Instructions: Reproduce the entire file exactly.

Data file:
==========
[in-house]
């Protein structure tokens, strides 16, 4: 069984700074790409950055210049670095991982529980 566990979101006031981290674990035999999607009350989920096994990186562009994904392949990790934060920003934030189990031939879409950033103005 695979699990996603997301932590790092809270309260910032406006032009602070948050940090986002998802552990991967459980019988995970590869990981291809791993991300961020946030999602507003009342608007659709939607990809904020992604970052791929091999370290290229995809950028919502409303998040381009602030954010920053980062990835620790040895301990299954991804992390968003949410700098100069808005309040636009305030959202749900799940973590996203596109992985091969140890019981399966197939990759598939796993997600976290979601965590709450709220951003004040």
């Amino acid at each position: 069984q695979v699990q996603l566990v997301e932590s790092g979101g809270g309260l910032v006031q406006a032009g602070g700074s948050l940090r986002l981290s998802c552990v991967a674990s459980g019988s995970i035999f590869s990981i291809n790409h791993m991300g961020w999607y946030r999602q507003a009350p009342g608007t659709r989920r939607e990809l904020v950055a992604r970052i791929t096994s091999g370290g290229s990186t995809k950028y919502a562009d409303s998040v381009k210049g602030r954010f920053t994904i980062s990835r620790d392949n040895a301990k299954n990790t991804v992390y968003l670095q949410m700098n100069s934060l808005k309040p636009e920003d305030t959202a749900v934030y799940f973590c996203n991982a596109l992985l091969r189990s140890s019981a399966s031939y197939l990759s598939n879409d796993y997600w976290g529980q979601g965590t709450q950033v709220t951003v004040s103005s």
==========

[in-house]
């Protein structure tokens, strides 16, 4: 069984700074790409950055210049670095991982529980 566990979101006031981290674990035999999607009350989920096994990186562009994904392949990790934060920003934030189990031939879409950033103005 695979699990996603997301932590790092809270309260910032406006032009602070948050940090986002998802552990991967459980019988995970590869990981291809791993991300961020946030999602507003009342608007659709939607990809904020992604970052791929091999370290290229995809950028919502409303998040381009602030954010920053980062990835620790040895301990299954991804992390968003949410700098100069808005309040636009305030959202749900799940973590996203596109992985091969140890019981399966197939990759598939796993997600976290979601965590709450709220951003004040």
């Amino acid at each position: 069984q695979v699990q996603l566990v997301e932590s790092g979101g809270g309260l910032v006031q406006a032009g602070g700074s948050l940090r986002l981290s998802c552990v991967a674990s459980g019988s995970i035999f590869s990981i291809n790409h791993m991300g961020w999607y946030r999602q507003a009350p009342g608007t659709r989920r939607e990809l904020v950055a992604r970052i791929t096994s091999g370290g290229s990186t995809k950028y919502a562009d409303s998040v381009k210049g602030r954010f920053t994904i980062s990835r620790d392949n040895a301990k299954n990790t991804v992390y968003l670095q949410m700098n100069s934060l808005k309040p636009e920003d305030t959202a749900v934030y799940f973590c996203n991982a596109l992985l091969r189990s140890s019981a399966s031939y197939l990759s598939n879409d796993y997600w976290g529980q979601g965590t709450q950033v709220t951003v004040s103005s």